"What is interesting is that this group of young extremists who are part of ISIS, or ISIL, is that they are young and computer savvy and are using social media incredibly effectively," Scott J. White, an associate professor who specializes in national security and is the director of computing and security technology at Drexel University, told CBS News. "They are winning the propaganda campaign because they actually tell their attackers to take a video on their phones, show a video of the attack, have documentation and show those videos to display how successful they are."

White said that the fight between Anonymous and ISIS is something of a Millennial-generation battle consisting of two sides raised in a social media age. Both groups have a sophisticated understanding of the power of technology and its ability to disseminate information quickly and widely.

"When it comes to Anonymous, they are able to shut down (ISIS sites and accounts) and show that they are vulnerable, maybe not so clever, and prove that ISIS is as vulnerable as anybody else," White said. "On the other hand, you have security services out there that use the same Twitter and Facebook accounts, that monitor the activities of these organizations. On one hand it's a success, but then it potentially shuts down an avenue of intelligence gathering that could be useful for intelligence agencies."

Experts say this new era of social cyber warfare also raises the possibility of online vigilante justice -- or injustice.

"People go into these forums and try to cull intelligence data themselves," Coleman said. "We see this quite a bit in the hunt for pedophilia, Anonymous and other non-Anonymous people are essentially hunting these people out. I think this is a development that will stay with us as citizens -- this citizen intelligence-gathering. They are able to send this information to the FBI, and stuff like that. It's unknown whether or not this is fruitful, but it's obviously helpful to have this flow train of more eyes out there. It could be potentially beneficial."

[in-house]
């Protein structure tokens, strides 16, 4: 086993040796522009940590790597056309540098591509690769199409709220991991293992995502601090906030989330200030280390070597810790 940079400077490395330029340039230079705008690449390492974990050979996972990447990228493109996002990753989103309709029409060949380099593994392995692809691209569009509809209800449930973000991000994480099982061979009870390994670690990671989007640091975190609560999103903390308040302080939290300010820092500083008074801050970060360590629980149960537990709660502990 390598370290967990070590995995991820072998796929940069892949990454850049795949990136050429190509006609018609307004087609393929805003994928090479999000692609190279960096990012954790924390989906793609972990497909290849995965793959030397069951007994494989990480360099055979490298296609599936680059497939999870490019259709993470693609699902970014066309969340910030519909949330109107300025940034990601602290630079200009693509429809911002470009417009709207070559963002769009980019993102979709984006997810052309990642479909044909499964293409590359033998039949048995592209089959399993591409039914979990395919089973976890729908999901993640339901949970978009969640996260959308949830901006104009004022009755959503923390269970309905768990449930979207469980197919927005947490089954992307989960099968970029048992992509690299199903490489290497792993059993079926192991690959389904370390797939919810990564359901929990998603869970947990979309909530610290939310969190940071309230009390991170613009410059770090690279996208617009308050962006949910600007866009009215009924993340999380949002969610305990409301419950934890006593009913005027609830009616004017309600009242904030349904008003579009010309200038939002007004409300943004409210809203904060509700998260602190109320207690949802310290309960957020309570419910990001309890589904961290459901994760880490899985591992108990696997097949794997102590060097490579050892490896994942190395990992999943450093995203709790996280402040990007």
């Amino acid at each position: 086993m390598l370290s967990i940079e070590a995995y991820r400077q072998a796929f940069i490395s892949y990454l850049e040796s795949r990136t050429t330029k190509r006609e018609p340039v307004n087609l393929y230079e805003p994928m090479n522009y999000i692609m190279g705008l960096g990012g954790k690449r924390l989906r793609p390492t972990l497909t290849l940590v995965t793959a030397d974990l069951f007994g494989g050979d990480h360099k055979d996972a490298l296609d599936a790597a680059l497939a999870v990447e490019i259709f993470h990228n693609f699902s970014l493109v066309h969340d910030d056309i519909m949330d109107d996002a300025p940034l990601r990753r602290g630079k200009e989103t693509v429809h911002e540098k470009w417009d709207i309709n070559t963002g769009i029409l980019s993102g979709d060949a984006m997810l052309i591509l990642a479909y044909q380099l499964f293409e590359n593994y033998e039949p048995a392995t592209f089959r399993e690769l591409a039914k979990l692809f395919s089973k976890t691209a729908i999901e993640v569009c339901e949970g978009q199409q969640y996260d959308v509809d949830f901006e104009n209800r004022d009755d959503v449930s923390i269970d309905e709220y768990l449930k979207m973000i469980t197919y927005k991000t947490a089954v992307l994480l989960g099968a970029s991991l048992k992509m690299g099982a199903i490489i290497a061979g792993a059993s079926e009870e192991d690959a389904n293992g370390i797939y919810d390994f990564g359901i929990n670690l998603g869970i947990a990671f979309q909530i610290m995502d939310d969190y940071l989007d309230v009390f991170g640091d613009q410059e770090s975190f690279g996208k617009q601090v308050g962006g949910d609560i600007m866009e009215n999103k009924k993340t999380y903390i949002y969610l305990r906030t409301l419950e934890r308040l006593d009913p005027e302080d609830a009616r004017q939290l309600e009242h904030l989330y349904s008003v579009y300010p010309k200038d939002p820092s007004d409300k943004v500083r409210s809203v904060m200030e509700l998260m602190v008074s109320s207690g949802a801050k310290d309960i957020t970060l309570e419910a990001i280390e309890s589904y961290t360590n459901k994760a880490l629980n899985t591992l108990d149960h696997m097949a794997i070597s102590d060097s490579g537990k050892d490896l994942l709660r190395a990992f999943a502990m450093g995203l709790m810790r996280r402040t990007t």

However, another recent Anonymous operation outing alleged members of the KKK drew criticism and some backpedaling after a number of people claimed they were wrongly accused.

"In the initial chaos, mistakes do come from the Anonymous campaign, just by virtue of the fact that there are so many people (posting)," Coleman said. In that case, she said, the erroneous names appeared to have been posted by an account that later vanished. "My reading is that first account wasn't an Anonymous account but someone who said 'I fight racism, I like what Anonymous is doing.' Or maybe that person was actually trying to discredit Anonymous by releasing these inaccurate names." In the murky world of hackers it's hard to know for sure.

Moreover, despite Anonymous' declaration of "war," White said civilian Web user capabilities don't approach those of government intelligence agencies, which have a higher level "robust electronic surveillance system."

That being said, this wave of civilian-led digital attacks on a force like ISIS marks a new development fighting terrorism, just as ISIS's use of social media propaganda marked a new development in waging it.

"The groups engaging in terrorism have not changed what they are doing, just how they are doing it. Terror is terror, the whole point is to get a government and a people to change social, political, or economic policies by use of violence," White said. "The vehicle of dissemination has changed. Dissemination of information has changed on both sides -- whether ISIS or Anonymous. The dissemination of material to attack an adversary has changed dramatically. That's what makes this so fascinating."